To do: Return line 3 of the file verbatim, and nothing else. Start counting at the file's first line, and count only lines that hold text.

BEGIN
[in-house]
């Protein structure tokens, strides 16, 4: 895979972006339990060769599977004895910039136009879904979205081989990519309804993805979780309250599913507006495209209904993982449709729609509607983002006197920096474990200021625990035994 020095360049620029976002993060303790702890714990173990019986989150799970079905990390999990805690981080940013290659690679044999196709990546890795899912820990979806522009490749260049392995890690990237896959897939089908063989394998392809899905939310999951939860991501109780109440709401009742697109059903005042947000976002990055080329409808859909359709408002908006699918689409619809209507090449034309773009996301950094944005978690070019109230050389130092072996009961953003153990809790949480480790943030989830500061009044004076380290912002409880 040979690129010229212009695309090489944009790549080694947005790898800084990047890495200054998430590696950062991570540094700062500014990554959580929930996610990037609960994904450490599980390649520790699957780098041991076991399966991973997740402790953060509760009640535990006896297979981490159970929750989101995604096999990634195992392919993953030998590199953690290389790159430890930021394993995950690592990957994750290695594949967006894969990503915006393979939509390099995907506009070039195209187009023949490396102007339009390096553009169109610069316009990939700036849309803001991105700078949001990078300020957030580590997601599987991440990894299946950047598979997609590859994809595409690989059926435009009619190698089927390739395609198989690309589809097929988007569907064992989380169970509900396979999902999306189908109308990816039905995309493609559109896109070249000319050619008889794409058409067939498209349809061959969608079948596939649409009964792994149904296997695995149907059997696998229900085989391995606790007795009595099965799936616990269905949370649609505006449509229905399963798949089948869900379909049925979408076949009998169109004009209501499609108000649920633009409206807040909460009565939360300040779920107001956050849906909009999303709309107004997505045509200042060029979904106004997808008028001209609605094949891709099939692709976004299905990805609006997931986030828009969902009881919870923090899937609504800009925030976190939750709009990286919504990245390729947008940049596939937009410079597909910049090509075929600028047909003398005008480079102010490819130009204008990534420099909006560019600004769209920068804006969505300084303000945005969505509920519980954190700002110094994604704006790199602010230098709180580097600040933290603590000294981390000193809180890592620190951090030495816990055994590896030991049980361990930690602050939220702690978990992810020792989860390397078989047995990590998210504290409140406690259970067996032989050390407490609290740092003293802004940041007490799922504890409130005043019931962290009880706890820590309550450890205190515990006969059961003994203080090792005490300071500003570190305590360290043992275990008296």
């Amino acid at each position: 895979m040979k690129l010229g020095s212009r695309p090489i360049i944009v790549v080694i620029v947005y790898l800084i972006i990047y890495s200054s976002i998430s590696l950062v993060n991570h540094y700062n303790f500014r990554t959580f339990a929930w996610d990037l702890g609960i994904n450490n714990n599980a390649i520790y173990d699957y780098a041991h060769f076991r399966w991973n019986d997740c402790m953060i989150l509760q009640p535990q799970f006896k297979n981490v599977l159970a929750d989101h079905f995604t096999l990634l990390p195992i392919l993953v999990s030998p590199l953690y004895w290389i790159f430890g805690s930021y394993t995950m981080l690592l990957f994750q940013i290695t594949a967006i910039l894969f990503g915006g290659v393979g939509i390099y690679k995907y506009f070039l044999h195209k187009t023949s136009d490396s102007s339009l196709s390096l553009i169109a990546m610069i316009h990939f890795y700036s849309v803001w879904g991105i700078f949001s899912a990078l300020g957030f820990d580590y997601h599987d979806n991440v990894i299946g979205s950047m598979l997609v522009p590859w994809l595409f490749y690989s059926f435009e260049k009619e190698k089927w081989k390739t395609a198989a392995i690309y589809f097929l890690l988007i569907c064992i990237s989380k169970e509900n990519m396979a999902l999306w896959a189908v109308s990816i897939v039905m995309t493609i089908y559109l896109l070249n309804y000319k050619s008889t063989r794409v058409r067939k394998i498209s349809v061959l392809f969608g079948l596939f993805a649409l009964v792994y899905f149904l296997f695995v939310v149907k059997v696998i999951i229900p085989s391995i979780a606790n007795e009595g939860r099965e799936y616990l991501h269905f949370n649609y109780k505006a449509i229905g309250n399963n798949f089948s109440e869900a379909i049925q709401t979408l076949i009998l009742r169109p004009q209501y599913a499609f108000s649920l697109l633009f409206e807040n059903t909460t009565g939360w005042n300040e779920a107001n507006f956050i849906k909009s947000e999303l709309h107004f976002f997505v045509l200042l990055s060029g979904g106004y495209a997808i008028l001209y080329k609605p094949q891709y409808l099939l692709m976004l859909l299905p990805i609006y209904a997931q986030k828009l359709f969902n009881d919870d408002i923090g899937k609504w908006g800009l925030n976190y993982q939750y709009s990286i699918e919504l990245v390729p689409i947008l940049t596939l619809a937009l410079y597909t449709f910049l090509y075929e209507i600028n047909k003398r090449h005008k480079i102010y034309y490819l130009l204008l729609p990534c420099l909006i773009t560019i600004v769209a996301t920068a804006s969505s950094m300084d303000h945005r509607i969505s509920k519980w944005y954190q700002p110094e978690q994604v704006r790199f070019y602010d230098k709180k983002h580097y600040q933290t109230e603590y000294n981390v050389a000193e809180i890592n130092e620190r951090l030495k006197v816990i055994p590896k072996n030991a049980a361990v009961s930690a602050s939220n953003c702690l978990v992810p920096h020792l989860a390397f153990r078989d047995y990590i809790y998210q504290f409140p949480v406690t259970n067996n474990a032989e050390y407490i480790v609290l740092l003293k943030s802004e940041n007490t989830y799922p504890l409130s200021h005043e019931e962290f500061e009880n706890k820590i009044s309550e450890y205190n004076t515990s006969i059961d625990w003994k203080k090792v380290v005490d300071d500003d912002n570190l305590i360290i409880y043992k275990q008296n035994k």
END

């Amino acid at each position: 895979m040979k690129l010229g020095s212009r695309p090489i360049i944009v790549v080694i620029v947005y790898l800084i972006i990047y890495s200054s976002i998430s590696l950062v993060n991570h540094y700062n303790f500014r990554t959580f339990a929930w996610d990037l702890g609960i994904n450490n714990n599980a390649i520790y173990d699957y780098a041991h060769f076991r399966w991973n019986d997740c402790m953060i989150l509760q009640p535990q799970f006896k297979n981490v599977l159970a929750d989101h079905f995604t096999l990634l990390p195992i392919l993953v999990s030998p590199l953690y004895w290389i790159f430890g805690s930021y394993t995950m981080l690592l990957f994750q940013i290695t594949a967006i910039l894969f990503g915006g290659v393979g939509i390099y690679k995907y506009f070039l044999h195209k187009t023949s136009d490396s102007s339009l196709s390096l553009i169109a990546m610069i316009h990939f890795y700036s849309v803001w879904g991105i700078f949001s899912a990078l300020g957030f820990d580590y997601h599987d979806n991440v990894i299946g979205s950047m598979l997609v522009p590859w994809l595409f490749y690989s059926f435009e260049k009619e190698k089927w081989k390739t395609a198989a392995i690309y589809f097929l890690l988007i569907c064992i990237s989380k169970e509900n990519m396979a999902l999306w896959a189908v109308s990816i897939v039905m995309t493609i089908y559109l896109l070249n309804y000319k050619s008889t063989r794409v058409r067939k394998i498209s349809v061959l392809f969608g079948l596939f993805a649409l009964v792994y899905f149904l296997f695995v939310v149907k059997v696998i999951i229900p085989s391995i979780a606790n007795e009595g939860r099965e799936y616990l991501h269905f949370n649609y109780k505006a449509i229905g309250n399963n798949f089948s109440e869900a379909i049925q709401t979408l076949i009998l009742r169109p004009q209501y599913a499609f108000s649920l697109l633009f409206e807040n059903t909460t009565g939360w005042n300040e779920a107001n507006f956050i849906k909009s947000e999303l709309h107004f976002f997505v045509l200042l990055s060029g979904g106004y495209a997808i008028l001209y080329k609605p094949q891709y409808l099939l692709m976004l859909l299905p990805i609006y209904a997931q986030k828009l359709f969902n009881d919870d408002i923090g899937k609504w908006g800009l925030n976190y993982q939750y709009s990286i699918e919504l990245v390729p689409i947008l940049t596939l619809a937009l410079y597909t449709f910049l090509y075929e209507i600028n047909k003398r090449h005008k480079i102010y034309y490819l130009l204008l729609p990534c420099l909006i773009t560019i600004v769209a996301t920068a804006s969505s950094m300084d303000h945005r509607i969505s509920k519980w944005y954190q700002p110094e978690q994604v704006r790199f070019y602010d230098k709180k983002h580097y600040q933290t109230e603590y000294n981390v050389a000193e809180i890592n130092e620190r951090l030495k006197v816990i055994p590896k072996n030991a049980a361990v009961s930690a602050s939220n953003c702690l978990v992810p920096h020792l989860a390397f153990r078989d047995y990590i809790y998210q504290f409140p949480v406690t259970n067996n474990a032989e050390y407490i480790v609290l740092l003293k943030s802004e940041n007490t989830y799922p504890l409130s200021h005043e019931e962290f500061e009880n706890k820590i009044s309550e450890y205190n004076t515990s006969i059961d625990w003994k203080k090792v380290v005490d300071d500003d912002n570190l305590i360290i409880y043992k275990q008296n035994k």